If You Give Me A Gift Don’t Expect A Thank You Card

I have a box filled with cards and lists of people next to the gifts they gave me. Some are recent. Birthdays, showers, etc… Some are over six years old. From my wedding. In 2009. 

It sits on a shelf in my closet. Unopened. Still. After all this time. 

Why do I still even have these? As if after all this time I’m suddenly going to sit down and start writing out thank you cards. Dear so and so, thank you for the bathroom mat we actually returned for an ill advised set of white towels. White. Nothing stays white. For me, at least. Ugh. 

You might be thinking, “Better late than never.” I realize there is a very large and aggressive element for which this is an issue of character. It is moral. And I suppose that in some small way, that is why I still have the box. But when I sit down and truly examine my heart and my mind. Take the time to break down the act of gift giving. Of relationship. Of loving other people in my life. Of them loving me. I find that I cannot bring myself to conform. To agree. 

I am not a writer of thank you cards in bulk.

I loathe them, in fact. 

With everything in me. 

Do I expect all people to? Absolutely not. I would expect other individuals to have a wide array of opinions on the topic. That fits their heart. Their conscience. And to respond accordingly. And I am fine with whatever that response is. Because I get it. We all love in different ways. 

It’s not that I’m not thankful. As women we have come a long way. We have managed to break the glass ceiling. We fought for and earned the right to vote. We hold some of the highest seats of power in the world. But apparently we are still enslaved to greeting card etiquette. But whatever.

When I give you a gift, that’s it. Because I love you, I chose to find something that was heartfelt and specifically chosen, I spent my own hard earned money on it, and now I am giving it to you. Please, receive it. End of transaction. If I am at your party or shower and you say thank you in person, great. I might even hug you. And I’m not a hugger. 

And vice versa. If you give me a gift, thank you. I may say it to your face. I may call you. I may tell you at the party. In rare circumstances, if and when I feel called, I have been known to write a thank you note or card to someone. But it has a very particular reason or purpose. I am not doing it out of a sense of obligation. To fulfill some ridiculous cultural, commercial norm. Yes, commercial. To give money to greeting card companies. 

There is no need to spend or waste any time or money buying an expensive piece of paper that some poor tree had to die for, fill it out with time you don’t have with empty and repetitious words you struggle to come up with, for a gift you are probably going to return because you would have preferred a gift card or cash anyways… Did I forget to mention the stamps, the trip to 42 different stores for returns, the post office, now I can’t find the list with who gave me what, or the receipts? Ad nauseam.

It’s all a little too ridiculous. Really. I get it. It’s tradition. Etiquette. It’s the right thing. It’s what we are supposed to do.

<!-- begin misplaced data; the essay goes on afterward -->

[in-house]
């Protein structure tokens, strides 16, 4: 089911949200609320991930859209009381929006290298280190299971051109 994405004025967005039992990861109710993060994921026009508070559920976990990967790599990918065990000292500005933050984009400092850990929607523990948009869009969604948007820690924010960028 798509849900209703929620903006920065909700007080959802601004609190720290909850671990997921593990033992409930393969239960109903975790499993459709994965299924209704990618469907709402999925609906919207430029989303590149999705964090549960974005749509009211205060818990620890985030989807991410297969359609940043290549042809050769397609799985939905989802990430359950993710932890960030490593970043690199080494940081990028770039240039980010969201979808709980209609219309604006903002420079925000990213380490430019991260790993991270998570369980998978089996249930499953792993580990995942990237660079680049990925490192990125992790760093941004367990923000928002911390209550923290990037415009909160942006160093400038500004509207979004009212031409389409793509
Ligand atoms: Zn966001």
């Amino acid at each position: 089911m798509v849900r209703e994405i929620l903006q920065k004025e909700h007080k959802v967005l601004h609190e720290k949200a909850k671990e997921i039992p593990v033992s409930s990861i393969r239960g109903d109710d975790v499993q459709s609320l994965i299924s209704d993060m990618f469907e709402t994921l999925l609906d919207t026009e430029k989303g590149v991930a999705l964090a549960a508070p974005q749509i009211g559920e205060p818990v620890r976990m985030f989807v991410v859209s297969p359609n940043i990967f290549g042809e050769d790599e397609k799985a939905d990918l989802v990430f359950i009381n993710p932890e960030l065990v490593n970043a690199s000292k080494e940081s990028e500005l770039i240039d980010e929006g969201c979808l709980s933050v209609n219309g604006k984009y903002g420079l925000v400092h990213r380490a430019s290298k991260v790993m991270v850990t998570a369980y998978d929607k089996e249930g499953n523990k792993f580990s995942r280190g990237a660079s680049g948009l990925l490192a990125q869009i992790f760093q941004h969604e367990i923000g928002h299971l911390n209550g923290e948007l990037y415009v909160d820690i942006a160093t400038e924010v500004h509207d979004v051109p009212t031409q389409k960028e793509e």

Why? For the love of sanity. Why?

When I am on the receiving end of a thank you card from a wedding or shower, no thanks. It’s not life or relationship building. For me, at least. I am only going to throw that thing right in the garbage. Probably unread. Sorry.

We covered this already. At the shower. I know I gave you the trash can. I was there. So were you. You said thank you already. I got embarrassed in front of everyone and explained how it was the only thing left on the registry. We even hugged. No need to go back there. I’ve been to your house. It’s not there. 

If this makes me a horrible person then I am truly lost. I will lose a job because I stopped to help a turtle cross the road and was late to work as a result. But the card thing makes me evil villain number one. This is why I take the medication. 

Dear Jesus, life is too hard. 
And the people who are closest to me, get this by now. They allow room for these kinds of margins in my life. Even if it does not conform to their particular life style. And I appreciate that. Because otherwise I’d be wearing the jacket in the padded room in the institution. This is no joke. 

Some people have already stopped reading. Some of you are beyond offended. And some of you are totally and completely relieved. Welcome. Welcome to sanity. Yes. You are not alone. Breathe. That deep sigh of relief. 

We are not completely evil. Just different, I think. I choose to love people in a different way. I would much rather give people in my life my time and energy in other ways. Ways that fit with my heart. My conscience. And not just what the world tells me is “the right thing.” 

Call me naive. Call me what you want. But I would rather save all that wasted time and spend it with you in person. I would rather donate the money I would have spent on cards to The Canopy Project, which is committed to replanting 10 million trees over the next five years. Or maybe on another gift. Or coffee. Oh yes, let’s just go get coffee. 

I just don’t get it. If that makes me wrong, well, I don’t want to be right. We will just have to take it up with God when we get to heaven. If I get one less gem in my crown, so be it. 

In the mean time, I am finally letting go of the box. The cards and the lists are finally going. I am releasing this lingering sense of obligation. The guilt and the shame. Because it’s not me. And I have enough issues in my life that I can barely maintain. 

So for me, for now, it’s no thank you to thank you cards. And I’m okay with that.

If you give me a gift you will get something else. Relationship. I will try to learn your love language. Words of affirmation. Quality time. More gifts. Etc… And I will do my best to feed into your life in ways that fill you in ways that a piece of paper never could.